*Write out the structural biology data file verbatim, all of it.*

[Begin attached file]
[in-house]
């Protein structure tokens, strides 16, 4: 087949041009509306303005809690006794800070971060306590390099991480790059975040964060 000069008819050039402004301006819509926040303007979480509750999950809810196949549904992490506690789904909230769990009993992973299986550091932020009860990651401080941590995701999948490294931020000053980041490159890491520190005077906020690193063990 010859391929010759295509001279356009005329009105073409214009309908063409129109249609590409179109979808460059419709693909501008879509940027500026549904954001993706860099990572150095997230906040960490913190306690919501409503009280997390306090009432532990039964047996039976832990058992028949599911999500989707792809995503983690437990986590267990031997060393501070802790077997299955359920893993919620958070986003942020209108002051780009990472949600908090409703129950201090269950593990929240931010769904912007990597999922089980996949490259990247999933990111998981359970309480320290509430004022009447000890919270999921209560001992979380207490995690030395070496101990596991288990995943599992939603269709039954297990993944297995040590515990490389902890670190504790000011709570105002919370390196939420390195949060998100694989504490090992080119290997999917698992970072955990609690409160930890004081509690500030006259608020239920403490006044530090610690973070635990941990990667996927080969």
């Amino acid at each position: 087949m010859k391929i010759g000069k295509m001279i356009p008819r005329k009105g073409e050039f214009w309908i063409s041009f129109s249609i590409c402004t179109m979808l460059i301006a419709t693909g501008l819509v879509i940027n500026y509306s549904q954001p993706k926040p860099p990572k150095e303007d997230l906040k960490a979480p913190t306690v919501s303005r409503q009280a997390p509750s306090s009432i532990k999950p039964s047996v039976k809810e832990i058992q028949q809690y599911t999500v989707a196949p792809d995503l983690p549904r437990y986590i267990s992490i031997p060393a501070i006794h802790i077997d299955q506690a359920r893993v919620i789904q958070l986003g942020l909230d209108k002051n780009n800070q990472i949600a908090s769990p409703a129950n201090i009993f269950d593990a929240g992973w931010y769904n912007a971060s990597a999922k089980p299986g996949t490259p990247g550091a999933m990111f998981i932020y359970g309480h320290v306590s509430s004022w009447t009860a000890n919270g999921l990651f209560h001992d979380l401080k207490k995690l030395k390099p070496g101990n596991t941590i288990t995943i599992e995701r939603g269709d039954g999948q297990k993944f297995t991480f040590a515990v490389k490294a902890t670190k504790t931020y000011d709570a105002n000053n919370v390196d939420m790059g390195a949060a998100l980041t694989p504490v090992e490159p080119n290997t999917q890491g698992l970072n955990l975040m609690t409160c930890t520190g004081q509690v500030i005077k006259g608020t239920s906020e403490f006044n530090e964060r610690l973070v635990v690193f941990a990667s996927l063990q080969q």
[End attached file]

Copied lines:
[in-house]
């Protein structure tokens, strides 16, 4: 087949041009509306303005809690006794800070971060306590390099991480790059975040964060 000069008819050039402004301006819509926040303007979480509750999950809810196949549904992490506690789904909230769990009993992973299986550091932020009860990651401080941590995701999948490294931020000053980041490159890491520190005077906020690193063990 010859391929010759295509001279356009005329009105073409214009309908063409129109249609590409179109979808460059419709693909501008879509940027500026549904954001993706860099990572150095997230906040960490913190306690919501409503009280997390306090009432532990039964047996039976832990058992028949599911999500989707792809995503983690437990986590267990031997060393501070802790077997299955359920893993919620958070986003942020209108002051780009990472949600908090409703129950201090269950593990929240931010769904912007990597999922089980996949490259990247999933990111998981359970309480320290509430004022009447000890919270999921209560001992979380207490995690030395070496101990596991288990995943599992939603269709039954297990993944297995040590515990490389902890670190504790000011709570105002919370390196939420390195949060998100694989504490090992080119290997999917698992970072955990609690409160930890004081509690500030006259608020239920403490006044530090610690973070635990941990990667996927080969």
């Amino acid at each position: 087949m010859k391929i010759g000069k295509m001279i356009p008819r005329k009105g073409e050039f214009w309908i063409s041009f129109s249609i590409c402004t179109m979808l460059i301006a419709t693909g501008l819509v879509i940027n500026y509306s549904q954001p993706k926040p860099p990572k150095e303007d997230l906040k960490a979480p913190t306690v919501s303005r409503q009280a997390p509750s306090s009432i532990k999950p039964s047996v039976k809810e832990i058992q028949q809690y599911t999500v989707a196949p792809d995503l983690p549904r437990y986590i267990s992490i031997p060393a501070i006794h802790i077997d299955q506690a359920r893993v919620i789904q958070l986003g942020l909230d209108k002051n780009n800070q990472i949600a908090s769990p409703a129950n201090i009993f269950d593990a929240g992973w931010y769904n912007a971060s990597a999922k089980p299986g996949t490259p990247g550091a999933m990111f998981i932020y359970g309480h320290v306590s509430s004022w009447t009860a000890n919270g999921l990651f209560h001992d979380l401080k207490k995690l030395k390099p070496g101990n596991t941590i288990t995943i599992e995701r939603g269709d039954g999948q297990k993944f297995t991480f040590a515990v490389k490294a902890t670190k504790t931020y000011d709570a105002n000053n919370v390196d939420m790059g390195a949060a998100l980041t694989p504490v090992e490159p080119n290997t999917q890491g698992l970072n955990l975040m609690t409160c930890t520190g004081q509690v500030i005077k006259g608020t239920s906020e403490f006044n530090e964060r610690l973070v635990v690193f941990a990667s996927l063990q080969q």